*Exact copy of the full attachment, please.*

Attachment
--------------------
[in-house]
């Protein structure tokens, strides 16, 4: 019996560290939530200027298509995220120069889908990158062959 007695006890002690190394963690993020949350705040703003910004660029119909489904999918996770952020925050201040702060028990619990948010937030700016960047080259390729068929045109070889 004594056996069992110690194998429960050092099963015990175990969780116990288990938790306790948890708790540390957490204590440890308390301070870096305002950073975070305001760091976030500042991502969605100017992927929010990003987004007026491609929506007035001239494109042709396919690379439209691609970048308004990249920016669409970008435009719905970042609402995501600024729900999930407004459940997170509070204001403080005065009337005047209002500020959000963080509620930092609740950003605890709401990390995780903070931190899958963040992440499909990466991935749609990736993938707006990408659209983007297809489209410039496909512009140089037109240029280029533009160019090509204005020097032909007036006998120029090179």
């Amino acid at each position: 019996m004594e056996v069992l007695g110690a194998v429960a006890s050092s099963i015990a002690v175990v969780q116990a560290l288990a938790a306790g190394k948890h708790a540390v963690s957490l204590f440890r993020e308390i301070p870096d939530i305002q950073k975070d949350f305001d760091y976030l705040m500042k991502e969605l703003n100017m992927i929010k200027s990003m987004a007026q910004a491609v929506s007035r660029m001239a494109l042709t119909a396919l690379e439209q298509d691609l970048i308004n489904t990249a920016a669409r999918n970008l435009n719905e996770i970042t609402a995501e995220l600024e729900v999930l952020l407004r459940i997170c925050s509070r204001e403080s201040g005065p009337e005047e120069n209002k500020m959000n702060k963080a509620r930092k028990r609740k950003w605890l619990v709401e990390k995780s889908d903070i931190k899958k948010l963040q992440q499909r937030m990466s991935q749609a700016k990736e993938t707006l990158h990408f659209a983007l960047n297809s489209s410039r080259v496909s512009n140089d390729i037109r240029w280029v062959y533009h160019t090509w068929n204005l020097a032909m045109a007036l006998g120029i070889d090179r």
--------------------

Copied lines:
[in-house]
């Protein structure tokens, strides 16, 4: 019996560290939530200027298509995220120069889908990158062959 007695006890002690190394963690993020949350705040703003910004660029119909489904999918996770952020925050201040702060028990619990948010937030700016960047080259390729068929045109070889 004594056996069992110690194998429960050092099963015990175990969780116990288990938790306790948890708790540390957490204590440890308390301070870096305002950073975070305001760091976030500042991502969605100017992927929010990003987004007026491609929506007035001239494109042709396919690379439209691609970048308004990249920016669409970008435009719905970042609402995501600024729900999930407004459940997170509070204001403080005065009337005047209002500020959000963080509620930092609740950003605890709401990390995780903070931190899958963040992440499909990466991935749609990736993938707006990408659209983007297809489209410039496909512009140089037109240029280029533009160019090509204005020097032909007036006998120029090179």
């Amino acid at each position: 019996m004594e056996v069992l007695g110690a194998v429960a006890s050092s099963i015990a002690v175990v969780q116990a560290l288990a938790a306790g190394k948890h708790a540390v963690s957490l204590f440890r993020e308390i301070p870096d939530i305002q950073k975070d949350f305001d760091y976030l705040m500042k991502e969605l703003n100017m992927i929010k200027s990003m987004a007026q910004a491609v929506s007035r660029m001239a494109l042709t119909a396919l690379e439209q298509d691609l970048i308004n489904t990249a920016a669409r999918n970008l435009n719905e996770i970042t609402a995501e995220l600024e729900v999930l952020l407004r459940i997170c925050s509070r204001e403080s201040g005065p009337e005047e120069n209002k500020m959000n702060k963080a509620r930092k028990r609740k950003w605890l619990v709401e990390k995780s889908d903070i931190k899958k948010l963040q992440q499909r937030m990466s991935q749609a700016k990736e993938t707006l990158h990408f659209a983007l960047n297809s489209s410039r080259v496909s512009n140089d390729i037109r240029w280029v062959y533009h160019t090509w068929n204005l020097a032909m045109a007036l006998g120029i070889d090179r």